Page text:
Soon I began selling divisions of Golden Bamboo (P. aurea) on Craig’s List, planted in dish tubs, and returned to my Mom’s house about once  a month to restock my supply. I also started selling other plants on Craig’s, but the bamboo was my biggest and most expensive plant for sale. I made almost $1000 selling bamboo in one summer. Not exactly the summer job I had in mind, but from there things started spiraling out of control, not unlike the rhizomes of bamboo tangling through the soil in my Mother’s backyard.

Now, 10 years later, I am a complete plant junkie. I still have many of the divisions of golden bamboo that I dug up. I don’t sell them anymore. Instead I planted them in large pots, and they are all bushy and 8-10 feet tall. They are waiting patiently, I feel, for a careless moment when they can escape their container and begin taking over my yard, the state of California, and eventually the entire planet. I’ve thought about planting some in the earth, but decided I was tired of  breaking shovels trying to dig bamboo out of the ground. For now at least.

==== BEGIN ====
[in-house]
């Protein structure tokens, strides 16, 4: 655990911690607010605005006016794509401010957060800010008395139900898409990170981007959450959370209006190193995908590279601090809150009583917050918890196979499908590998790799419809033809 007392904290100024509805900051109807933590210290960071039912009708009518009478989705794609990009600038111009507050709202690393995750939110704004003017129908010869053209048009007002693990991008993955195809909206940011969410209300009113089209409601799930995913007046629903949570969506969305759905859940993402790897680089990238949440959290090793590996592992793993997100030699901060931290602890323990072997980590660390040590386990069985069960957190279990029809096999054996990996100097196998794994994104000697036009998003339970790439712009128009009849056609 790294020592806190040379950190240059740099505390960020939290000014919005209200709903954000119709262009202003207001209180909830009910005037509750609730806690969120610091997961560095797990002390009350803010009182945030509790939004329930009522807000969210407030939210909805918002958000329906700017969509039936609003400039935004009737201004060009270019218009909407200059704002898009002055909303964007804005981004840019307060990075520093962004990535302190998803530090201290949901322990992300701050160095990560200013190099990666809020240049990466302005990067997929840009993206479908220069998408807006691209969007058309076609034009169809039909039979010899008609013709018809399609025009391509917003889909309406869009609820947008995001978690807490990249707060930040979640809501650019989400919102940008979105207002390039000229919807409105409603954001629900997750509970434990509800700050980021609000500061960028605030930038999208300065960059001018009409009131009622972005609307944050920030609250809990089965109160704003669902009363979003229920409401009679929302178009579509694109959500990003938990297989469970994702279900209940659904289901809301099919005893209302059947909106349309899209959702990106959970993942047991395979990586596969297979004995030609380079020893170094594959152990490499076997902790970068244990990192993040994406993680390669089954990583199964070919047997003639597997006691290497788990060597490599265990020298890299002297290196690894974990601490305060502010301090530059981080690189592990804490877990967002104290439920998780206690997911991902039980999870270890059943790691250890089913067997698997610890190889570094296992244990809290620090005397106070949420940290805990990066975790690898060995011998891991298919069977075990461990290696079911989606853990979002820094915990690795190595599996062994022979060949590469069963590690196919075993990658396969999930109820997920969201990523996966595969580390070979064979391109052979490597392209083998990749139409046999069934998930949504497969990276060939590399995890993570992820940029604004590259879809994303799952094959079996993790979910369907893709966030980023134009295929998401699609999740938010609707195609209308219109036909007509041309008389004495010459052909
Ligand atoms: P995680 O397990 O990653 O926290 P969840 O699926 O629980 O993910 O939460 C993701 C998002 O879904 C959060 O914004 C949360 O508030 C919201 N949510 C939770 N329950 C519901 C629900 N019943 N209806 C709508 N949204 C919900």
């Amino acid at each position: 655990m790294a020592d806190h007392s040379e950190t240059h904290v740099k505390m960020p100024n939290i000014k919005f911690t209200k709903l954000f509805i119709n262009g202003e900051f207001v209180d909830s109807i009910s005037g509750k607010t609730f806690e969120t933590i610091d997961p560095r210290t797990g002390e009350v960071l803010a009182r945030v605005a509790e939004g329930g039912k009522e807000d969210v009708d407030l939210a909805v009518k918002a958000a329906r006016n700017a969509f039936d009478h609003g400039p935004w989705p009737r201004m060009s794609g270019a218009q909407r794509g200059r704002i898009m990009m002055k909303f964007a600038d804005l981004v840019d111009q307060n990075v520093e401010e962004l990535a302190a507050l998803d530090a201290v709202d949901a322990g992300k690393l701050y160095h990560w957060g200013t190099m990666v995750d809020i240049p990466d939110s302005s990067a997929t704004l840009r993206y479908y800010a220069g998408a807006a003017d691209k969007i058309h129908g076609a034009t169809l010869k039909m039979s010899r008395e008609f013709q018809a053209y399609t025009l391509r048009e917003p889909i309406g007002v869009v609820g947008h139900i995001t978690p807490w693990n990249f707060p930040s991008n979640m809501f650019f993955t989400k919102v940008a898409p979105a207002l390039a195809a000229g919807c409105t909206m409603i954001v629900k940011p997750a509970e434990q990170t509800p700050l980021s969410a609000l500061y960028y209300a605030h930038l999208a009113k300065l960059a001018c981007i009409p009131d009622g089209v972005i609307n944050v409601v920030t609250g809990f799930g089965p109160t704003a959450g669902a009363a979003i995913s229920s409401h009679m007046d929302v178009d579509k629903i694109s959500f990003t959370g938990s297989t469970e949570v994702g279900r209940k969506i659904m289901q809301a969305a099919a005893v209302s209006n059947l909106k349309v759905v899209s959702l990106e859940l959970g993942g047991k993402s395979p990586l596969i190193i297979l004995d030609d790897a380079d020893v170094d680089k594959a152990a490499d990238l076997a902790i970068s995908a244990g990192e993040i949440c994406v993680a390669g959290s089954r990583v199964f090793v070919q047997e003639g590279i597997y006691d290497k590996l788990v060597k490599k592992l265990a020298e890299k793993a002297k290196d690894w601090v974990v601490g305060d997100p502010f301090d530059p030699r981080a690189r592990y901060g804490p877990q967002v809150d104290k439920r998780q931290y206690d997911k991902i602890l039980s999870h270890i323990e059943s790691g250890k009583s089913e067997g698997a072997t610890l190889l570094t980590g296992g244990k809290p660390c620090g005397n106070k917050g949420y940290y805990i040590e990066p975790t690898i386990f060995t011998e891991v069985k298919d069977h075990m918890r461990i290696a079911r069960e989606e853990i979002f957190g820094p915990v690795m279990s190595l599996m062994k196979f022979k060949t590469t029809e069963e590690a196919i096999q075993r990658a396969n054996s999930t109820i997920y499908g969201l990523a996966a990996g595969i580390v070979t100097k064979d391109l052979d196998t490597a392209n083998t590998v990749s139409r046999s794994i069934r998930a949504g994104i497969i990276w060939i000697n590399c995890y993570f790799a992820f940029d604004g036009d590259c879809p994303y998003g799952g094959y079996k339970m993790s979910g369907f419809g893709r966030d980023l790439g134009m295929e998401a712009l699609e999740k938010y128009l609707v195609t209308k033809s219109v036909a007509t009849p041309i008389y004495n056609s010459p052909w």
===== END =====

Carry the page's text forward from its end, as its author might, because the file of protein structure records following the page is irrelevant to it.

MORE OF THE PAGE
Bamboo has gotten such a bad rap as being invasive and rampant, and in many cases its true. Golden Bamboo is considered an invasive weed in many areas, and seeing how it started sending a web of rhizomes out through my Mom’s yard I can understand why.